Grand Teton National Park Facts

Grand Teton National Park Facts
Grand Teton National Park is a 310,000 acre park located in the state of Wyoming's northwest region. The region has been inhabited by humans for at least 11,000 years, first by the Paleo-Indians who were nomadic hunter/gatherers. In the early 1800s explorers met the Shoshone Natives in the area and settlements were built in the Jackson Hole area in the 1880s. In the last 1800s efforts began to protect the region but it wasn't until 1929 that Grand Teton National Park was established. Jackson Hole was not added to the park until John D. Rockefeller, Jr. began to buy private land in the area in the 1930s and added it to the park. Jackson Hole was protected by the 1943 national monument status, but was added to Teton National Park in 1950.
Interesting Grand Teton National Park Facts:
Grand Teton National Park is named after the mountain Grand Teton. Grand Teton is the Teton Range's tallest mountain at 13,775 feet.
Grand Teton was named after French trappers 'the three teats', derived from 'les trois tetons'. The name 'the three teats' was shortened to Teton.
Grand Teton National Park was established in 1929 by then President Calvin Coolidge. At the time it was 96,000 acres.
In 1950, in protest to the designation of Jackson Hole as a national monument, cattle ranchers, led by a movie star named Wallace Berry, drove 500 cattle across the land.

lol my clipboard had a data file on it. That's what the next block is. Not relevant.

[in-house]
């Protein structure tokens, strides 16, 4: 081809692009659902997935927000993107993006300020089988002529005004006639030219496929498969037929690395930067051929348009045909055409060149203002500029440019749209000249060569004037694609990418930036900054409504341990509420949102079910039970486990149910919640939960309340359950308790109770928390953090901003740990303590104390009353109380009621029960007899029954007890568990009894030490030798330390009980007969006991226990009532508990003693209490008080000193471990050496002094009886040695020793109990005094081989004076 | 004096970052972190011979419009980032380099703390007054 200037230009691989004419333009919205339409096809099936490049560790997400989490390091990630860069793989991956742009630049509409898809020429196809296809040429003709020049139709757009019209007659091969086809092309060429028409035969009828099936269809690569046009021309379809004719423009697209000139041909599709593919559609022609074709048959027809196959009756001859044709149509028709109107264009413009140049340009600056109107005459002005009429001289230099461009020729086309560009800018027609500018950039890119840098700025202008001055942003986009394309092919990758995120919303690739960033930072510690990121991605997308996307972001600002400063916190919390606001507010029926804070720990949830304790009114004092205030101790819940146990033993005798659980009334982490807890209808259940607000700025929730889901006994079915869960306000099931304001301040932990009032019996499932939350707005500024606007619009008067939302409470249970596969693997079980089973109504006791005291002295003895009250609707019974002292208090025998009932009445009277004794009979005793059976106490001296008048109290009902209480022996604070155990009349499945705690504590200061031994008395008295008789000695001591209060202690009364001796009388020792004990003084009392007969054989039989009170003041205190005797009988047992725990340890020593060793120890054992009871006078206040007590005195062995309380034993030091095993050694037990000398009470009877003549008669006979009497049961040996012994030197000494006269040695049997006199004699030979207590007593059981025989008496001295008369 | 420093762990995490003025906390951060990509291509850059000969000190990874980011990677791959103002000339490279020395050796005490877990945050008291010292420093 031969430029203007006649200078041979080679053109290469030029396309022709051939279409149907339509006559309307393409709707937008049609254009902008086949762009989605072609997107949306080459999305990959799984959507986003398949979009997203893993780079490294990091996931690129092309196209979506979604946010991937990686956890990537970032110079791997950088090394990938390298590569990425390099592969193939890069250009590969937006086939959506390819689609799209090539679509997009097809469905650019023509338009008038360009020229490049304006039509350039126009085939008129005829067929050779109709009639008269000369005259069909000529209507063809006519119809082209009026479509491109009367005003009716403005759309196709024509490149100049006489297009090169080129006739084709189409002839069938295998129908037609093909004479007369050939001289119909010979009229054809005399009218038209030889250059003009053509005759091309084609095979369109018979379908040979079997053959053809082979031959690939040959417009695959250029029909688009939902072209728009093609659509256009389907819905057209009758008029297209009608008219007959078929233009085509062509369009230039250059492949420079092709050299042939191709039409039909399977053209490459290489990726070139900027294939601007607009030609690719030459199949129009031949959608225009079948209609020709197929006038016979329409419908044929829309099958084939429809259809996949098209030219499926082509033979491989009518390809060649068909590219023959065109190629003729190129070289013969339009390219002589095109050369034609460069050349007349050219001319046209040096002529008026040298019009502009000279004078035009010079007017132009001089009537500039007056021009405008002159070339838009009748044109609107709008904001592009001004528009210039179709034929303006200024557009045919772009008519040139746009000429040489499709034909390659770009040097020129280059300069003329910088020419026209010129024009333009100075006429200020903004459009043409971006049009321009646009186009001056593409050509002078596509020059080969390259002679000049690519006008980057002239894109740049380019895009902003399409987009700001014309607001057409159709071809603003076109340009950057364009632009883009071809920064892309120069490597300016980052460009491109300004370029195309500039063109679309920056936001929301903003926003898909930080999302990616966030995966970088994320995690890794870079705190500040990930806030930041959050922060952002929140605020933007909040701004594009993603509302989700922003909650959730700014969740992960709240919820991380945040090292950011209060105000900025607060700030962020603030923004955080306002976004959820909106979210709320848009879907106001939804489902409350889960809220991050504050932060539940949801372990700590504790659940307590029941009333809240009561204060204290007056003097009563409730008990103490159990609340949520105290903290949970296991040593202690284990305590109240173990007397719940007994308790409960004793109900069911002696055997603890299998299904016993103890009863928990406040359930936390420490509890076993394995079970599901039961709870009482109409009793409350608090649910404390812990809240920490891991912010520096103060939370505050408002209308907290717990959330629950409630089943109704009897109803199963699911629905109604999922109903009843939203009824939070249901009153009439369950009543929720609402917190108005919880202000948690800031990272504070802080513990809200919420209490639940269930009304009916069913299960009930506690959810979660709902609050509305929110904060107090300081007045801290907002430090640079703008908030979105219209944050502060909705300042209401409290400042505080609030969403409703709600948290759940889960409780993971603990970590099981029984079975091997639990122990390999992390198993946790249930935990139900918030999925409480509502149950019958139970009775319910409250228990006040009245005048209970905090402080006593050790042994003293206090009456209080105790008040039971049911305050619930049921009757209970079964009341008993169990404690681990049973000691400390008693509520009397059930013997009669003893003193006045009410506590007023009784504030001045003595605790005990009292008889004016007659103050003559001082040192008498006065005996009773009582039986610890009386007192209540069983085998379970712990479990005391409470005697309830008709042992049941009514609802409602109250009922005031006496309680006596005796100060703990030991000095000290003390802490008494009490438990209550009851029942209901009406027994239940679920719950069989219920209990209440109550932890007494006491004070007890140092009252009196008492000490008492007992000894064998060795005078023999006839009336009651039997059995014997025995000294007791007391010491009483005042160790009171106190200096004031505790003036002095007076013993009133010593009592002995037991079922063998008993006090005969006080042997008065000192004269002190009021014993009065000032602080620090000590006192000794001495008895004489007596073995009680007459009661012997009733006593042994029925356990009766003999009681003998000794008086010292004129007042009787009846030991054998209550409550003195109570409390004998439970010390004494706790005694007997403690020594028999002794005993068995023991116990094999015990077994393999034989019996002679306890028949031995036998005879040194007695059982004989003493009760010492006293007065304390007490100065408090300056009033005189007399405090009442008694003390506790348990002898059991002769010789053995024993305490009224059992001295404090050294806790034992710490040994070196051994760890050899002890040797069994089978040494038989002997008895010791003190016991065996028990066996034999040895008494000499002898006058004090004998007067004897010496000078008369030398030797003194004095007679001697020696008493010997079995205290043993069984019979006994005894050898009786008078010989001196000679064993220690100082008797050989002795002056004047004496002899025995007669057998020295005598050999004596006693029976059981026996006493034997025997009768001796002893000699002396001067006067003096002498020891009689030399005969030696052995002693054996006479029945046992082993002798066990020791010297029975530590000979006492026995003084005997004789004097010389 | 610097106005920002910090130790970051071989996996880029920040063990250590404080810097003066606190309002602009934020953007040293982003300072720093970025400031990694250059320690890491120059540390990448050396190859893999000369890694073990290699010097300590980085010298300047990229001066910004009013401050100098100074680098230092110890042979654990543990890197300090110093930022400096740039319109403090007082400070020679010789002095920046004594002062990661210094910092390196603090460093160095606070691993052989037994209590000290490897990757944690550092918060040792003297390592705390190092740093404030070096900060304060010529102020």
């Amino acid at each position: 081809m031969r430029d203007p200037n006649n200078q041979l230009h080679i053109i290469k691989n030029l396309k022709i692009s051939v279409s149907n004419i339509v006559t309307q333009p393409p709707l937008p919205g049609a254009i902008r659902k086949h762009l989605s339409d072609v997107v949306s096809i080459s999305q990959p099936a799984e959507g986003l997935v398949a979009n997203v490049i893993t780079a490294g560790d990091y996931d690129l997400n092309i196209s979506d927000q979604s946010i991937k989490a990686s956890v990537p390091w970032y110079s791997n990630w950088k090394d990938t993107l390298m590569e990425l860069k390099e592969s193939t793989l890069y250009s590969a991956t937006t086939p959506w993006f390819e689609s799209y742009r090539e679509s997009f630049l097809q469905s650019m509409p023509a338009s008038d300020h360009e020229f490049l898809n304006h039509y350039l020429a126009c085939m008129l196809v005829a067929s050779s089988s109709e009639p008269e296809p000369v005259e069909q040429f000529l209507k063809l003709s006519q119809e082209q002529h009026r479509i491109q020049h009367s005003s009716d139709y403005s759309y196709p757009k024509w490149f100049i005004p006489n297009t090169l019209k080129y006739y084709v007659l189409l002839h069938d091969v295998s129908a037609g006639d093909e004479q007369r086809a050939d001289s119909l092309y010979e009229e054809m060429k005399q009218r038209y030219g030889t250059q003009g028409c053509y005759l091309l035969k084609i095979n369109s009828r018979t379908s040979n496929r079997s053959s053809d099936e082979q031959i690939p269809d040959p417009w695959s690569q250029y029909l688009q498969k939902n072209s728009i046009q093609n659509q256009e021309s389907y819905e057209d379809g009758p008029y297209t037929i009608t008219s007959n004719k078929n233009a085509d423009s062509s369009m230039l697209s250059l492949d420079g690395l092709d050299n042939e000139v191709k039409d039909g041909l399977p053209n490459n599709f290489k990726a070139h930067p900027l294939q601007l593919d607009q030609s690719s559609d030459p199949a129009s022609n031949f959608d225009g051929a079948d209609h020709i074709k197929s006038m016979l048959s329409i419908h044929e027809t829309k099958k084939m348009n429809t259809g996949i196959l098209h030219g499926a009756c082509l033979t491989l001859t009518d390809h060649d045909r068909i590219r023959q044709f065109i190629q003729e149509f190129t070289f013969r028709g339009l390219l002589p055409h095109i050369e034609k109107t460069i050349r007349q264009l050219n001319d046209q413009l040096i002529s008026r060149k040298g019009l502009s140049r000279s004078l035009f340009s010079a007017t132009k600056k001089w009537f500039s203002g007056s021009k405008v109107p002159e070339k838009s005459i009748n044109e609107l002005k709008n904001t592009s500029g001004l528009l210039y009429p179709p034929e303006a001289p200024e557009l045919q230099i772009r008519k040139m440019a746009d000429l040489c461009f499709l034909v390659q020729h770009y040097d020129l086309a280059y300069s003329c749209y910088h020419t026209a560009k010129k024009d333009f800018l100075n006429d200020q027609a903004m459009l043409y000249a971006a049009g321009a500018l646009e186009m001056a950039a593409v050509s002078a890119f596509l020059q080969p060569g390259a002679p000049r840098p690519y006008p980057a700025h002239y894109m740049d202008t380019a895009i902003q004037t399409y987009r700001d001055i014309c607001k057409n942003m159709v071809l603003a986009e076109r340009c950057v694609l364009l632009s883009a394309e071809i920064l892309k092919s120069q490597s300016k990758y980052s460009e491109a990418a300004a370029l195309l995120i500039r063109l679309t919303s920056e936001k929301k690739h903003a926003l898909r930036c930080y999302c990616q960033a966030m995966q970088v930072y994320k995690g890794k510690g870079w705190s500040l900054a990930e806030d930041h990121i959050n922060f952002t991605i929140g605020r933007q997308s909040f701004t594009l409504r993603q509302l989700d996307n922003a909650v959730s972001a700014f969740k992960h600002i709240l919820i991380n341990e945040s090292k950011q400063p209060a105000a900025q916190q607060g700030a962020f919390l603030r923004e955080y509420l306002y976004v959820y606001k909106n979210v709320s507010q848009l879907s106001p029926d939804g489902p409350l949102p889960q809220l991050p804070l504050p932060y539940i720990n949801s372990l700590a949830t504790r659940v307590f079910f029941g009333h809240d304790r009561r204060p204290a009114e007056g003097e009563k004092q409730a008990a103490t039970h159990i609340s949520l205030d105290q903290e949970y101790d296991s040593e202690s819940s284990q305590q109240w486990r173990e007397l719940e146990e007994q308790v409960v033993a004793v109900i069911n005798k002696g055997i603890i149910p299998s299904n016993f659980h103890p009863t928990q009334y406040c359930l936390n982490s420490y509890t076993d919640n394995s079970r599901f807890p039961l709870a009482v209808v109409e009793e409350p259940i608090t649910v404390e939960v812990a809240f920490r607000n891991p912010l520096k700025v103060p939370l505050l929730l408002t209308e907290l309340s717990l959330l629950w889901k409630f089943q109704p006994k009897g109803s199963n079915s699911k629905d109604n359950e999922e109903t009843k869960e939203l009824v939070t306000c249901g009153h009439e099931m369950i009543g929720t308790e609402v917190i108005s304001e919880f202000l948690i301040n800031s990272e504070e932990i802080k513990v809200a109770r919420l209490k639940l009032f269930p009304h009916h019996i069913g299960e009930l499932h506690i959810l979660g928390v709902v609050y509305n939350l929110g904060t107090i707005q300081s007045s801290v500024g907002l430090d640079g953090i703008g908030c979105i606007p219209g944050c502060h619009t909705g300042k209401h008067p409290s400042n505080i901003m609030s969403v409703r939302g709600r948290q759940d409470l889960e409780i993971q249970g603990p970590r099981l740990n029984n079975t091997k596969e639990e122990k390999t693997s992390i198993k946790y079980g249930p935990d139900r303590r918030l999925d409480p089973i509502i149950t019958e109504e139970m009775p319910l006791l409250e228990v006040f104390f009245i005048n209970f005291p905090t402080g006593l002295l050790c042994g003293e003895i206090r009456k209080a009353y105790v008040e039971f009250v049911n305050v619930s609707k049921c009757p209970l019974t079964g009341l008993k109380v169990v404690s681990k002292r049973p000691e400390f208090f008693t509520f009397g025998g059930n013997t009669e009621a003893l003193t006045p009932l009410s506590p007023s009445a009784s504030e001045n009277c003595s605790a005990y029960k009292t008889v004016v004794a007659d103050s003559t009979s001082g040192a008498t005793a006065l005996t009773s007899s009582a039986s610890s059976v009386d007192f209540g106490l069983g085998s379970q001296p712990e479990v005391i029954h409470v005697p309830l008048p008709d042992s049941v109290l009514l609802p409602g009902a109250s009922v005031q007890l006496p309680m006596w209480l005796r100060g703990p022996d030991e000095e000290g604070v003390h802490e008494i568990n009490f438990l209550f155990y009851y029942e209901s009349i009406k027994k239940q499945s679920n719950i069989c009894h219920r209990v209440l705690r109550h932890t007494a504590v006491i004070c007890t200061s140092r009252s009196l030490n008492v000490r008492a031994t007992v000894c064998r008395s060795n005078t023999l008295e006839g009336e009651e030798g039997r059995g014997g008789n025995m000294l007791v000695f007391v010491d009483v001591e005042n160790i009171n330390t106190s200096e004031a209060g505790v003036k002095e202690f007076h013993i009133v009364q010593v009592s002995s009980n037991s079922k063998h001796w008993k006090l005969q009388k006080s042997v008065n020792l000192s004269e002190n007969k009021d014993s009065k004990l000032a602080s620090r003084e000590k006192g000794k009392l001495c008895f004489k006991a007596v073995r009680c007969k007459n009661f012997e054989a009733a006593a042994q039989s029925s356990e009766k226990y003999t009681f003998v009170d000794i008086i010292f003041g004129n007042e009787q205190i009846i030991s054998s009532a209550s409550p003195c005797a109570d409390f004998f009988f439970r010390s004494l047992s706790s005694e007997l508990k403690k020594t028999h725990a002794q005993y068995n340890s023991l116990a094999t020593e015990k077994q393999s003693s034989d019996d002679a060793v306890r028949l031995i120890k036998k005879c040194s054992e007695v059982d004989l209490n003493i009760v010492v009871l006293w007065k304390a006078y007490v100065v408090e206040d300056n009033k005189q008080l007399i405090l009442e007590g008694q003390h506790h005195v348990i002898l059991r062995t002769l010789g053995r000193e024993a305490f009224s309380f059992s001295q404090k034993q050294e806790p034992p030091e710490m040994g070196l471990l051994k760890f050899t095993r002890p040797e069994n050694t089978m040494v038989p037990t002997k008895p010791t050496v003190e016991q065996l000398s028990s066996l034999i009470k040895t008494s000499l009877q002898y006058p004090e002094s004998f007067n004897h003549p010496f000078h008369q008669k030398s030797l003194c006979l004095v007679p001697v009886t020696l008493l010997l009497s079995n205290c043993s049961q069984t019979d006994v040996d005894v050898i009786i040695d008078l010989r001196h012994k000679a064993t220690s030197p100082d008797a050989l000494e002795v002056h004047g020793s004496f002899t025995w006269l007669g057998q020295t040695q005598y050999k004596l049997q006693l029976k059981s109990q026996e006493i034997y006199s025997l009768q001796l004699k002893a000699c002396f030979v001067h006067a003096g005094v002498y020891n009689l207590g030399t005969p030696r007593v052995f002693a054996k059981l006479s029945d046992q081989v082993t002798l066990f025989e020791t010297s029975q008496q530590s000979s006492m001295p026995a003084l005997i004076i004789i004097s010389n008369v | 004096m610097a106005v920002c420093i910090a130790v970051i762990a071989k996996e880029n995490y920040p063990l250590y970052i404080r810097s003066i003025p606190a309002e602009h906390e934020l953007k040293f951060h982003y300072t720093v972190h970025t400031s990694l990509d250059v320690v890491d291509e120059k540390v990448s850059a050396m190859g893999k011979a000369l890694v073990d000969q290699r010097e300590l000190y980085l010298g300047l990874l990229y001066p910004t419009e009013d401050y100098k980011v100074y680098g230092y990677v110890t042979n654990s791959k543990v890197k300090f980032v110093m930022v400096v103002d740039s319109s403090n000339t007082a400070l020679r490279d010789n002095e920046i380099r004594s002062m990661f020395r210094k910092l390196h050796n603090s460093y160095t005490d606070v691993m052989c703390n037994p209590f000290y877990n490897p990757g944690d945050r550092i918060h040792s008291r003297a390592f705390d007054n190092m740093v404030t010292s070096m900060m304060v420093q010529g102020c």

There is a 24,000 acre piece of land dedicated by Congress in 1972 to John D. Rockefeller, Jr. at Grand Teton. It is called the John D. Rockefeller, Jr. Memorial Parkway.
Grand Teton National Park's elevation ranges from 6.400 feet to 13,775 feet.
Grand Teton is one of the top 10 visited national parks in the United States. It receives more than 2.5 million people each year.
Grand Teton National Park is only 10 miles south of another famous park - Yellowstone National Park.
Grand Teton National Park is the only national park in the United States with a commercial airport. It was built in the 1930s and was added to the park when Jackson Hole was absorbed into the park.
The fastest land mammal in the western hemisphere can be found living in Grant Teton National Park. It is the pronghorn, and can run as fast as 70 miles per hour.
There are 12 small glaciers in Grand Teton National Park. The largest is Teton Glacier at Grant Teton's north side peak.
Grand Teton is home to a variety of wildlife including more than 300 bird species, 16 fish species, 6 amphibian species, 4 reptile species, 6 bat species, 3 rabbit species, 6 hoofed-mammal species, 17 carnivore species, and 22 rodent species.
Mammals found in Grand Teton National Park include black bears, Grizzly bears, gray wolves, coyotes, river otters, cougars, martens, elk, bison, and moose.
Activities that tourists can experience at Grand Teton National Park include camping, hiking, boating, fishing, mountaineering, rafting, snowshoeing, biking, and skiing.
Popular destinations within the park include Snake River, Hanging Canyon, Solitude Lake, Cascade Canyon, and many others.

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